Replied to a tweet by Tournez à gauche | alt-wrongTournez à gauche | alt-wrong (Twitter)
“So, RSS fans, particularly those who wish google hadn't shuttered reader: what would you pay to have it back as an indieweb project?”
I’d definitely go up to the $75/year range for a solid full-featured reader like Feedly or Inoreader but that included Micropub and Microsub infrastructure. (See also Using Inoreader as an IndieWeb feed reader.)

Looking at the current responses it seems like most respondents don’t have a very solid conceptualization of how to define “indieweb”. Almost none of the products mentioned in your thread are IndieWeb from my perspective.  Most of them are corporately owned data silos.

To me IndieWeb needs to have a focus on allowing the user to keep and own big portions of their data. Things like read status and old articles history should be owned by the user and not by a third party. Readers that do this are just as bad as Google Reader which took that data down when they closed.

If you’re using the IndieWeb.org definition of a reader, would you be considering building a Microsub server, Microsub client, or both?

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Chris Aldrich

I'm a biomedical and electrical engineer with interests in information theory, complexity, evolution, genetics, signal processing, theoretical mathematics, and big history. I'm also a talent manager-producer-publisher in the entertainment industry with expertise in representation, distribution, finance, production, content delivery, and new media.

8 thoughts on “”

    1. I think that far too many people are stuck on thinking about how old, clunky feed readers work, in part, because that’s their only experience. If you built one in a model closer to the feeds on Facebook, Twitter, Instagram, Soundcloud, LinkedIn, etc., but where all the content is all conglomerated across massive social silos, blogs, websites, magazines, newspapers, etc. then you’d have a closer conceptualization about the power of what I’m talking about and why it’s so much more valuable.

      Spend some time digging into the ideas behind IndieWeb.org and then try out something like Aperture in combination with Monocle or Together and you’ll have a much better idea of what the value proposition is about.

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    1. I’ve tinkered with ActivityPub a bit, so my WordPress website supports portions of it. Though it’s not “perfect” yet, you can subscribe to it at @chrisaldrich@boffosocko.com. Are you working on Mastodon or something similar?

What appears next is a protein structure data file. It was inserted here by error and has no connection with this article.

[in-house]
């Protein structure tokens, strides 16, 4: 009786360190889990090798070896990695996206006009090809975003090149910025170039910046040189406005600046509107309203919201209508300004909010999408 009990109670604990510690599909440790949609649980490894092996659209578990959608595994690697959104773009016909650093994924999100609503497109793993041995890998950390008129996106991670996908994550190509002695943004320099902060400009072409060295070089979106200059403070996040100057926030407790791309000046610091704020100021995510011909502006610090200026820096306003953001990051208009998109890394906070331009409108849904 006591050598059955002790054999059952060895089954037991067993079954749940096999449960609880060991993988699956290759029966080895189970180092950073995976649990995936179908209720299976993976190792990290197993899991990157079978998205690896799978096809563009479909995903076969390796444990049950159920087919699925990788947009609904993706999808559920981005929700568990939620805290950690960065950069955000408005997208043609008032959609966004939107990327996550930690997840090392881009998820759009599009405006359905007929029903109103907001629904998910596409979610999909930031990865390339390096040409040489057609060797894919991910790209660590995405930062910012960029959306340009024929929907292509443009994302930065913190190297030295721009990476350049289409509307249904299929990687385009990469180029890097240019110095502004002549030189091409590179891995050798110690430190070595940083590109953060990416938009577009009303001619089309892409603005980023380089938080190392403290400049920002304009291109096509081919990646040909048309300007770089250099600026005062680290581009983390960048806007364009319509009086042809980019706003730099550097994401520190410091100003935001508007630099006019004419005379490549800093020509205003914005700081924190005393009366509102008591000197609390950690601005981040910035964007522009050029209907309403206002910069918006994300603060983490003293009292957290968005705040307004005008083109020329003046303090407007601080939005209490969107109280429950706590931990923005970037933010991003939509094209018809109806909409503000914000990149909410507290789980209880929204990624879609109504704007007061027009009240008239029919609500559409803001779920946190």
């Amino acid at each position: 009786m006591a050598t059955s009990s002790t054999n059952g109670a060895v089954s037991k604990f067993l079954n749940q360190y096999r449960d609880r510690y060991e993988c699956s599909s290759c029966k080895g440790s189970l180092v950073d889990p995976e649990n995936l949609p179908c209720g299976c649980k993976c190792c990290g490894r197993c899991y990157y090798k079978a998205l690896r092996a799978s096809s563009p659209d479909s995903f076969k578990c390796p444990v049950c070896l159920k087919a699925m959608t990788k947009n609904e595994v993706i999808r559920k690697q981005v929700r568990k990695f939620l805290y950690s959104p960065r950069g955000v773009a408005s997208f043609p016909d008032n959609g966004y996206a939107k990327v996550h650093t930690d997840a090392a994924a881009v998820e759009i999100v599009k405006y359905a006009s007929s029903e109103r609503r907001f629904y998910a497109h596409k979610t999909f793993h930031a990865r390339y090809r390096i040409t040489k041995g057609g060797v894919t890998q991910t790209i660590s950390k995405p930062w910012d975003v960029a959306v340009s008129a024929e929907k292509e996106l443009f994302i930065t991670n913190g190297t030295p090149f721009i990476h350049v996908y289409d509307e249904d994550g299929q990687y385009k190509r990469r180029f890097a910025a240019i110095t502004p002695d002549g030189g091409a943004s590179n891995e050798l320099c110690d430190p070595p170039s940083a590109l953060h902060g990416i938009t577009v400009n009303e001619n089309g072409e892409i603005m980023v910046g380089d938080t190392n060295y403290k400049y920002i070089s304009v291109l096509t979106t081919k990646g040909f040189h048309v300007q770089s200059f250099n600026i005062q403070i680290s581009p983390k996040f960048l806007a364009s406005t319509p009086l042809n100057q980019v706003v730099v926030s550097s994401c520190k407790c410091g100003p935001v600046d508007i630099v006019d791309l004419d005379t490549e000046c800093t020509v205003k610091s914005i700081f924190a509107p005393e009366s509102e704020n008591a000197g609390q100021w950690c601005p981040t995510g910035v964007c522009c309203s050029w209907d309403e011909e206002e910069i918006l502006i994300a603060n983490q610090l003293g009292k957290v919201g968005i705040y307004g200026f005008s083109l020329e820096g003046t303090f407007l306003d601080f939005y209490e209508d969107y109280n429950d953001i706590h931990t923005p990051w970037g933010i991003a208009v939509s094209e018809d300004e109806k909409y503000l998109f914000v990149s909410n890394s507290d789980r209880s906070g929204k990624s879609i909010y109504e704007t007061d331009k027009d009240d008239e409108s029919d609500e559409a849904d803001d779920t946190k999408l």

Almost all modern social platforms have integrated readers, though they’re also almost exclusively proprietary to their own platform. Because people are forced to use those interfaces, there’s little, if any, competition to make them better, prettier, more user friendly. As long as social platforms have vaguely standard feeds (RSS, atom, JSONfeed, h-feed, others?) why shouldn’t one be able to use a reader to subscribe to almost any website on the net? Feed readers can then give users a lot more control over what they choose to see, how it’s filtered, how they choose to be notified. These are just some of the reasons that a solid feed reader can be important. Readers give people control that social services don’t or won’t give them. (Remember those great early days of Twitter where there were dozens and dozens of Twitter reader clients and you had choices? I miss those days…)

      Further, giving people the ability to compose their replies to content in a reader and publish to their own website by means of Micropub allows them to own their own content. Then individual sites or social silos can provide Webmention notifications to allow site-to-site communication. I’d give my left arm if Mastodon supported sending Webmentions. (For more details on this, see my A List Apart article Webmentions: Enabling Better Communication on the Internet.)

      In practice, I think Micro.blog is one of the few social services that provides a complete .json output of all the people I’m following on it, so that I can input https://micro.blog/feeds/c.json into a feed reader and immediately have all that content I’ve subscribed to on their platform. I wish I could do this with other social platforms.

      Micro.blog is also one of the few “social readers” that will allow you to subscribe to accounts in other platforms. I think it’s currently got support for both Mastodon and Tumblr.

      I could go on (the benefit of posting from my own site instead of a social silo), but think about some of this for a bit and then go build the best reader the net has ever seen. We desperately need it!!

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